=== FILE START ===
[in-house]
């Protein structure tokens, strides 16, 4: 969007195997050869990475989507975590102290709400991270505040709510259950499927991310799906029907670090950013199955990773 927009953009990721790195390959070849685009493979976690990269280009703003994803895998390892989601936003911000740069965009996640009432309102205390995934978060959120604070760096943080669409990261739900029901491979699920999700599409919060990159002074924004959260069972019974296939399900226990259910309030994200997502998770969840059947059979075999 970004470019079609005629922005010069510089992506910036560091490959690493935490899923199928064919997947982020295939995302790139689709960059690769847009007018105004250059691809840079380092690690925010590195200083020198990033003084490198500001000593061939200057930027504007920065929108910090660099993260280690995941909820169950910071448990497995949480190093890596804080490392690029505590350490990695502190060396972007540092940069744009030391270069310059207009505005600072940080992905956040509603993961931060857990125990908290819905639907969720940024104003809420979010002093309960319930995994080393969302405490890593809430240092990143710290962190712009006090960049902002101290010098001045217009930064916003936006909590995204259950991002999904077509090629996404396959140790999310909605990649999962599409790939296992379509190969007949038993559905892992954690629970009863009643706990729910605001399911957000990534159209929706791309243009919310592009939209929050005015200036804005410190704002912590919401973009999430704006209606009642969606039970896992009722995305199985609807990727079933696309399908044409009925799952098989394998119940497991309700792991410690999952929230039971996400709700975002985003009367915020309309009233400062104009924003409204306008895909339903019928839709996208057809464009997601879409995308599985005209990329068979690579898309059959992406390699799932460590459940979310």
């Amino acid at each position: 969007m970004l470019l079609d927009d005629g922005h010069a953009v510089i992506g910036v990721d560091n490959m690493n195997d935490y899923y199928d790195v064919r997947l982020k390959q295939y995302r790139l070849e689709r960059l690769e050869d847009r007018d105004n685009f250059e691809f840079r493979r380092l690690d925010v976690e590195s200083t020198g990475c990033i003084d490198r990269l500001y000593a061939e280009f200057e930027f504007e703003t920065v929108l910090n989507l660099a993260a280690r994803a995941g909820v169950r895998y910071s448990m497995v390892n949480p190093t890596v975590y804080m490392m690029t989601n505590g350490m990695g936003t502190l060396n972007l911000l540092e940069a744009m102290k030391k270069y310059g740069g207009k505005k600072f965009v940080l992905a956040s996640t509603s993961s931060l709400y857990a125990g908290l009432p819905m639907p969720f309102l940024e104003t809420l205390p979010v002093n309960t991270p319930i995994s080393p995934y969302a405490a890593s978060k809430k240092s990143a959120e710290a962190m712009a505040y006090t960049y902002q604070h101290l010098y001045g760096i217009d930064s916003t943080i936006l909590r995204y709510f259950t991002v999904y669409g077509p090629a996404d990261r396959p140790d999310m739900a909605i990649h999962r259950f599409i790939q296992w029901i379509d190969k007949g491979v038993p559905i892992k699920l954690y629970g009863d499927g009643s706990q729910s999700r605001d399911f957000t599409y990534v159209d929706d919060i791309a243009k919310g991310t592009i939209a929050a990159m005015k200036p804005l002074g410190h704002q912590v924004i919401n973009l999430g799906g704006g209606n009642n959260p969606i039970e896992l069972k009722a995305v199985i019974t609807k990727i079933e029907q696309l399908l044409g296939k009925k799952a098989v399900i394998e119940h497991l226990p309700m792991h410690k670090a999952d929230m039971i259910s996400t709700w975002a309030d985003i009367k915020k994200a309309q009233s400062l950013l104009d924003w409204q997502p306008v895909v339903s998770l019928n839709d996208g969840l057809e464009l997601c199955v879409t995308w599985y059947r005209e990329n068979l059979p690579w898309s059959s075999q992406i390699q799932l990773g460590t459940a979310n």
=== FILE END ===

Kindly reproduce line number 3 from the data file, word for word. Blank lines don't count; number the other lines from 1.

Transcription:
């Amino acid at each position: 969007m970004l470019l079609d927009d005629g922005h010069a953009v510089i992506g910036v990721d560091n490959m690493n195997d935490y899923y199928d790195v064919r997947l982020k390959q295939y995302r790139l070849e689709r960059l690769e050869d847009r007018d105004n685009f250059e691809f840079r493979r380092l690690d925010v976690e590195s200083t020198g990475c990033i003084d490198r990269l500001y000593a061939e280009f200057e930027f504007e703003t920065v929108l910090n989507l660099a993260a280690r994803a995941g909820v169950r895998y910071s448990m497995v390892n949480p190093t890596v975590y804080m490392m690029t989601n505590g350490m990695g936003t502190l060396n972007l911000l540092e940069a744009m102290k030391k270069y310059g740069g207009k505005k600072f965009v940080l992905a956040s996640t509603s993961s931060l709400y857990a125990g908290l009432p819905m639907p969720f309102l940024e104003t809420l205390p979010v002093n309960t991270p319930i995994s080393p995934y969302a405490a890593s978060k809430k240092s990143a959120e710290a962190m712009a505040y006090t960049y902002q604070h101290l010098y001045g760096i217009d930064s916003t943080i936006l909590r995204y709510f259950t991002v999904y669409g077509p090629a996404d990261r396959p140790d999310m739900a909605i990649h999962r259950f599409i790939q296992w029901i379509d190969k007949g491979v038993p559905i892992k699920l954690y629970g009863d499927g009643s706990q729910s999700r605001d399911f957000t599409y990534v159209d929706d919060i791309a243009k919310g991310t592009i939209a929050a990159m005015k200036p804005l002074g410190h704002q912590v924004i919401n973009l999430g799906g704006g209606n009642n959260p969606i039970e896992l069972k009722a995305v199985i019974t609807k990727i079933e029907q696309l399908l044409g296939k009925k799952a098989v399900i394998e119940h497991l226990p309700m792991h410690k670090a999952d929230m039971i259910s996400t709700w975002a309030d985003i009367k915020k994200a309309q009233s400062l950013l104009d924003w409204q997502p306008v895909v339903s998770l019928n839709d996208g969840l057809e464009l997601c199955v879409t995308w599985y059947r005209e990329n068979l059979p690579w898309s059959s075999q992406i390699q799932l990773g460590t459940a979310n």